In going through old boxes I found this resume from 1994. And a wave of bad memories returned. I had a miserable time finding a job after graduation.

Most of my friends had offers months earlier, but I ended up stuck for a summer in the 2nd level of hell known as Pittsburgh in July, staying alone in my girlfriends apartment (while she was in Australia). I desperately did not want to return home to my parents. I had dozens of interviews, from at the career center, to on the phone, to fly outs to various companies. It was a benefit of graduating from a good school like CMU that I had so many, but there were no offers.

I didn’t want to be a programmer (and wasn’t strong enough anyway) and job openings for anything else entry level in the tech sector in 1994 was hard to find, as it was still climbing out of a recession.  In 1994 there was no web and no startup community. No Facebook and no Twitter. Unlike today, there were no mobile platforms or web apps to try and make to prove my own worth by building something myself.

After months of struggling I lowered my expectations and made customized resumes for each job I applied for, bending my little pile of experience in whatever way best fit the job I was applying for. This one must have been one for a usability engineering position, which did in fact turn out to be the first job offer I got (from Microsoft, Sept 1994).

I’m posting for posterity and recent graduates having a hard time. Everyone starts somewhere. Applying for jobs is an absurd and unfair process, then and now.

berkun resume 1994

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11 Responses to “Would you hire me? Resume from 1994”

  1. Justin |

    Kudos for posting this. When you’re new at this, you won’t have seen many resumes, so you won’t have a good feeling for what a ‘good’ resume looks like. Real world examples are great.

    I’ve always thought that all a resume gets you is an interview, not the job. It’s the first hurdle, not the last.

    Tailoring the resume for the job you’re applying for is a smart move.

    This resume would get you an interview with me.

    Reply
    • Joe Topinka |

      Great resume! Mine was a mess back then…I just saw Don Marinelli from Carnegie Mellon speak at a CIO summit last night in Minneapolis. Did you run into him while you were there?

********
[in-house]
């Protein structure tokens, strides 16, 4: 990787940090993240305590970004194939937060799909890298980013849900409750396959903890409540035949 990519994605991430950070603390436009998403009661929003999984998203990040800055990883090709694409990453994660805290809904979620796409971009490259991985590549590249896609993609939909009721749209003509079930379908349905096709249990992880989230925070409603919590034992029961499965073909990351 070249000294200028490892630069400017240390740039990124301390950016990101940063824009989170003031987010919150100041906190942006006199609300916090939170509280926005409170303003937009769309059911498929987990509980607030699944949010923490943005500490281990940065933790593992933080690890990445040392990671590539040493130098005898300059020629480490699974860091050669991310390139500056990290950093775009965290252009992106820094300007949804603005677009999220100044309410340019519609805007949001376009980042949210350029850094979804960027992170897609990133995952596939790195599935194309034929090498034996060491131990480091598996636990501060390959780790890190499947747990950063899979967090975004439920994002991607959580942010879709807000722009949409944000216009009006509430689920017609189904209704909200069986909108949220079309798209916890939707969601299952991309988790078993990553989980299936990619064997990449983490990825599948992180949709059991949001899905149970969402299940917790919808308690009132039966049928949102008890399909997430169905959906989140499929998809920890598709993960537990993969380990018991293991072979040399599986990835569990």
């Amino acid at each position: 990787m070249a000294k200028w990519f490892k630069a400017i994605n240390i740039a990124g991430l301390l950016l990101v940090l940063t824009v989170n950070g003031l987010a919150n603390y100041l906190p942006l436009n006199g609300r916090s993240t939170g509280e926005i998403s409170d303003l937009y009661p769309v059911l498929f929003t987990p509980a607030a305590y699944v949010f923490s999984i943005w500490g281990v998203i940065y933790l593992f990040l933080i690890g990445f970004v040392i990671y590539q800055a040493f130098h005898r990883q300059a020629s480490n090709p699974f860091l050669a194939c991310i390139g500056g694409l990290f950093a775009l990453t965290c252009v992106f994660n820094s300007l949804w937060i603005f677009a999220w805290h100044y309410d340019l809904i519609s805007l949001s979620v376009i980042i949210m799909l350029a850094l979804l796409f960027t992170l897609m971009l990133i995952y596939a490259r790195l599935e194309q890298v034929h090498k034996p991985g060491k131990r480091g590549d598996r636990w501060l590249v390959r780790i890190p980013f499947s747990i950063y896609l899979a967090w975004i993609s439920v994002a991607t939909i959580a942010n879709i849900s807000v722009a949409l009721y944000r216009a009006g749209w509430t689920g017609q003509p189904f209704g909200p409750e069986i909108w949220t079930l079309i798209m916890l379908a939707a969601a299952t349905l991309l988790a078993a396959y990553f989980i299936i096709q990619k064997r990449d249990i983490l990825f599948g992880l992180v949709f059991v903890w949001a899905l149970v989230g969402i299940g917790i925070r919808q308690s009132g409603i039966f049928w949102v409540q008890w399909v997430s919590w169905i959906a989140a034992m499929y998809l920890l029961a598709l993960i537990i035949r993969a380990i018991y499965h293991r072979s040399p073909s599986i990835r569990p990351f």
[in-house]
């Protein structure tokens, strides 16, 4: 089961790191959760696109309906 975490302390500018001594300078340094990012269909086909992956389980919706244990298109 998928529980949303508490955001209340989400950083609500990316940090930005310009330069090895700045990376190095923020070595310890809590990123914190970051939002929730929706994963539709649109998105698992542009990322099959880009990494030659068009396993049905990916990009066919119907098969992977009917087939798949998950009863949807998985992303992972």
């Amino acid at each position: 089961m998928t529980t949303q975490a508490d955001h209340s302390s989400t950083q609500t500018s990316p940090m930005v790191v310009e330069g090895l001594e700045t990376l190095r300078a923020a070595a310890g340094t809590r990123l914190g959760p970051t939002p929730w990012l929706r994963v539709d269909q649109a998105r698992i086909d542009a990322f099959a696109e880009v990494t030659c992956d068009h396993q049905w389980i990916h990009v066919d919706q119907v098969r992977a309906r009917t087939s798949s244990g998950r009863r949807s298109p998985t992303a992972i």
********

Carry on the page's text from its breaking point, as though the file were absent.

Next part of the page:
Reply
  2. Liang Wang |

    You have C++ experiences before it is standardized! Cool!

    Reply
  3. Matt |

    I never hire based on resume alone, but would you have looked worthy of a follow-up call? Definitely! Graduating with both teaching experience and some kind of industry experience really sets one apart. The organization of the resume (short, to the point, proper grammar/consistent verb tense), gave the feeling that you knew what you wanted, and had some skill in communication. I really liked how it put your experience in a good light without falling back on the very common list of vague personality traits — e.g., “I’m an outgoing hard-working professional with excellent communication skills”. Not saying that’s bad, but anybody can say that — hence the follow-up calls & interviews.

    Reply
  4. Mike Nitabach |

    Loving the Pascal expertise! When I was a freshman in college–a number of years before you–one of our CompSci 101 assignments was to write a Lisp interpreter in Pascal.

    Does Pascal even exist anymore? Is it taught in computer science courses?

    Reply
    • Smaranda |

      About Pascal: I am sure that some high schools in Romania still teach it as an introductory programming language. This would be to kids aged 15 to 18. The good high schools would start directly with C++, but I have heard teachers say many times that Pascal is actually a great language to teach for didactical reasons. It’s very much like natural language and kids understand it very fast. That being said, I never wrote a line of it so I wouldn’t know if that’s true.

      Reply
  5. Phil Simon |

    Scott

    I’m looking for a good HyperCard guy if you know one!

    Great post.

    ps

    Reply
    • Scott |

      Honestly I was better in Director than Hypercard.

      Reply
  6. Theresa Ramsey |

    Where are the really crappy jobs like fast food or ditch digging? :-) The most valuable lesson learned from a crappy summer job is to stay in school.

    I graduated in 1990 with a degree in Management Science specializing in Decision Support Systems, and no one knew what it was. I ended up working for a small software development organization that contracted for the government. I learned that most trouble with software wasn’t because 1 + 1 2 but because people didn’t understand how to use it. I went back to Va Tech again for graduate school in Human Factors specializing in HCI, and when I graduated few knew what it was. (“ah no it’s not the same as human resources”)

    Ended up at IBM where luckily folks knew what HCI meant (since they love acronyms). Nowadays everyone seems to know about the importance of design and making products with a good user experience. If you were graduating this year, I’d love to hire you!

    Reply
    • Scott |

      Theresa: Isn’t amazing how the HCI/UX world has changed? The pioneers in the late 80s and early 90s deserve respect from all the UX people running around today. They paved the way.

      Thanks for saying you’d hire me :)

      Reply
  7. Brian |

    Great to see somebody with a Lisp becoming a highly regarded public speaker!

    My recent surprise birthday party included my first CV plastered on the wall for all to see – I wouldn’t even have given myself an interview.

    Reply

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